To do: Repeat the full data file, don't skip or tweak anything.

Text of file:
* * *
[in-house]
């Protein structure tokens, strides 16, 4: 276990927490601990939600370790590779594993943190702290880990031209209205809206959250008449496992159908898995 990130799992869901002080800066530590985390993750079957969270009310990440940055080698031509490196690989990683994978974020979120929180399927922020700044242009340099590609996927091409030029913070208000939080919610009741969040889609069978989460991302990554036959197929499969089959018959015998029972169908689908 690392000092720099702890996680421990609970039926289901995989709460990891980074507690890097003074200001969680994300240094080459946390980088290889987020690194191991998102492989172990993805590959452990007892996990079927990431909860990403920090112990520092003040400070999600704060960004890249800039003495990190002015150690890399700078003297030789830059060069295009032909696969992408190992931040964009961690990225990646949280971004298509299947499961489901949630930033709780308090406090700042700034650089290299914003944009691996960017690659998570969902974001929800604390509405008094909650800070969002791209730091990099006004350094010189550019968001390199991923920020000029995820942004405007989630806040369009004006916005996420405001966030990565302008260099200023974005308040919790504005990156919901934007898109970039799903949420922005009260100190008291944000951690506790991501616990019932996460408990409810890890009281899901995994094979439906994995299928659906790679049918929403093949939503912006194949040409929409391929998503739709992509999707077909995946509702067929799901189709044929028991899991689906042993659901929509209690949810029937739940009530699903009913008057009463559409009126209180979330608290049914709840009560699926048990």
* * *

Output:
[in-house]
């Protein structure tokens, strides 16, 4: 276990927490601990939600370790590779594993943190702290880990031209209205809206959250008449496992159908898995 990130799992869901002080800066530590985390993750079957969270009310990440940055080698031509490196690989990683994978974020979120929180399927922020700044242009340099590609996927091409030029913070208000939080919610009741969040889609069978989460991302990554036959197929499969089959018959015998029972169908689908 690392000092720099702890996680421990609970039926289901995989709460990891980074507690890097003074200001969680994300240094080459946390980088290889987020690194191991998102492989172990993805590959452990007892996990079927990431909860990403920090112990520092003040400070999600704060960004890249800039003495990190002015150690890399700078003297030789830059060069295009032909696969992408190992931040964009961690990225990646949280971004298509299947499961489901949630930033709780308090406090700042700034650089290299914003944009691996960017690659998570969902974001929800604390509405008094909650800070969002791209730091990099006004350094010189550019968001390199991923920020000029995820942004405007989630806040369009004006916005996420405001966030990565302008260099200023974005308040919790504005990156919901934007898109970039799903949420922005009260100190008291944000951690506790991501616990019932996460408990409810890890009281899901995994094979439906994995299928659906790679049918929403093949939503912006194949040409929409391929998503739709992509999707077909995946509702067929799901189709044929028991899991689906042993659901929509209690949810029937739940009530699903009913008057009463559409009126209180979330608290049914709840009560699926048990």